Reflecting on the School Year

1.  What are some things you accomplished this year that you are proud of?

  • Science fair
  • 8th grade projects
  • Overall better rapport with students
  • 6th grade flood projects
  • Began thinking of ways for my students to impact the community

2.  What is something you tried in your classroom this year for the first time? How did it go?

Large scale 8th grade project –

Overall, it went quite well.  The students were able to research something which they were passionate about.  Learning happens willingly when personal interest is involved.  The organization of the project was poor.  I set a goal to make it happen without planning how it would happen.  But, we got it done!

3.  What is something you found particularly frustrating this year?

My “it could always be better” attitude.  I struggled at staying happy throughout the year.

4.  Which student in your class do you think showed the most improvement? Why do you think this student did so well?

V. L. had motivation issues at the beginning of the year and had to be forced to come in by her parents.  By the end of the year, she was willing to attempt the assignments, but she still struggled.  I think the support she received both at home and from me helped.

5.  What is something you would change about this year if you could?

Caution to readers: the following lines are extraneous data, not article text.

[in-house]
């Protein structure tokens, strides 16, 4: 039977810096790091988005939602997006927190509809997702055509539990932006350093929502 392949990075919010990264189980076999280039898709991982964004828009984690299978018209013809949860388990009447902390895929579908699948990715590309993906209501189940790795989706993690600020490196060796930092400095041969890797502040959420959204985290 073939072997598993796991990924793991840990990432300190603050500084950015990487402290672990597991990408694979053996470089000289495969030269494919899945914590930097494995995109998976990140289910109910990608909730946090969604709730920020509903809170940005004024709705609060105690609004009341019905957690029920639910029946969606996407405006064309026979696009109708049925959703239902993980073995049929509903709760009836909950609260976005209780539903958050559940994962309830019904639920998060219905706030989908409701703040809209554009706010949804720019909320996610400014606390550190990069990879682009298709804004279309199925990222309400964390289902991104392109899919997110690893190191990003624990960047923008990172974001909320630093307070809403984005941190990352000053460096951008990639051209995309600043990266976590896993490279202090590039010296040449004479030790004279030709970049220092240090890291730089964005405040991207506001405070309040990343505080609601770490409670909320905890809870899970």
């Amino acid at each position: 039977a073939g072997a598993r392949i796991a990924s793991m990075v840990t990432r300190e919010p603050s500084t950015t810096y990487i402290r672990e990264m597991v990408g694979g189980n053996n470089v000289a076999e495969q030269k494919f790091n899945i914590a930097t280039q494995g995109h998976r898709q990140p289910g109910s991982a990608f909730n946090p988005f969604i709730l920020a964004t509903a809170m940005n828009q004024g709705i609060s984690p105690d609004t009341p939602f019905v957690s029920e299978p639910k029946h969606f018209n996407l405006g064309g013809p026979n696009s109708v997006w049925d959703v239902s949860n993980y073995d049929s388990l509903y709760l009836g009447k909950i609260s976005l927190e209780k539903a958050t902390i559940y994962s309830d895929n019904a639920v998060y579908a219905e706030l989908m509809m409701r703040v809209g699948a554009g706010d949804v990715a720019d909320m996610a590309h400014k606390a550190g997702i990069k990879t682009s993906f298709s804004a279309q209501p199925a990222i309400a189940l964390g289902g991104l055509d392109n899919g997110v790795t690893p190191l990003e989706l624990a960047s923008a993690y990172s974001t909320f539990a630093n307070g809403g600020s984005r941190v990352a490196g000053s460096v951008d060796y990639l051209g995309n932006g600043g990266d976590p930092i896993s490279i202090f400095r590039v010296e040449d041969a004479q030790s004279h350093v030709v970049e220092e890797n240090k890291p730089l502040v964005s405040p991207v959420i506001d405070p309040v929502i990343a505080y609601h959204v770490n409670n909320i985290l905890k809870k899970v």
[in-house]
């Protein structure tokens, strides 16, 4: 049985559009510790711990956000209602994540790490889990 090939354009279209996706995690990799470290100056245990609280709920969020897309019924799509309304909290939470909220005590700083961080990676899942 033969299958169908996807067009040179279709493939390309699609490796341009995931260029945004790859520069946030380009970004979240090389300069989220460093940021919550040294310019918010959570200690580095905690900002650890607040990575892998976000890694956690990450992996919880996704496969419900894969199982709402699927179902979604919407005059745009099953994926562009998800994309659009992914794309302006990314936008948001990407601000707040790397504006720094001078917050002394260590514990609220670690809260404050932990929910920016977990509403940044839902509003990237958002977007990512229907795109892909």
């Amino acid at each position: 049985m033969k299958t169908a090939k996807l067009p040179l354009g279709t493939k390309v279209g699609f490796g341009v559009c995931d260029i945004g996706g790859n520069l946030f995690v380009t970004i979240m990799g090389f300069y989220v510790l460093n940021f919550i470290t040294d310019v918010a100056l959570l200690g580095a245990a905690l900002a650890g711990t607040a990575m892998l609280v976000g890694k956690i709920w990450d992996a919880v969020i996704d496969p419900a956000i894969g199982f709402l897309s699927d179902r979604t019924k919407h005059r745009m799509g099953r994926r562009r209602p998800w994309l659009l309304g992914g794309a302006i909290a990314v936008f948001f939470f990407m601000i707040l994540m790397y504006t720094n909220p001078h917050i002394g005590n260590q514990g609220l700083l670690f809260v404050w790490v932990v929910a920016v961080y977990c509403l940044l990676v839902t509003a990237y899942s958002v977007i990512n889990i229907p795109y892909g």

My classroom management is not consistent.  I want to have boundaries set and spend more time with the students which disrupt the learning.

6.  What is one way that you grew professionally this year?

I focus more on organization and planning.  Huge differences stemmed from it, including lower stress!

7.  Who among your colleagues was the most helpful to you?

K. D-J.  She would always lend her ear to me and make suggestions.  She even met with me over winter break to discuss teaching.

8.  What has caused you the most stress this year?

The feeling that the students didn’t appreciate my lessons.  I must remember that as students, school is not normally their highest priority.

9.  When was a time this year when you felt joyful and/or inspired about the work that you do?

Many students would trust me to know the problems which are occurring to them.  Having that type of bond caused me to believe I was making a positive impact on these students.

10.  What do you hope your students remember most about you as a teacher?

I hope they remember my attempts at acting compassionately and the struggles at living that way.

11.  In what ways were you helpful to your colleagues this year?

I was the recorder on our data team.  I also participated in staff development and shared my lessons with the other 8th grade science teacher.  I also greeted most everyone with a smile, which is always a plus!

12.  What was the most valuable thing you learned this year?

Start with “Why.”  Why should the students learn this?  What impact will it make?  Without a reason, there will be lack of effort.

13.  What was the biggest mistake you made this year? How can you avoid making the same mistake in the future?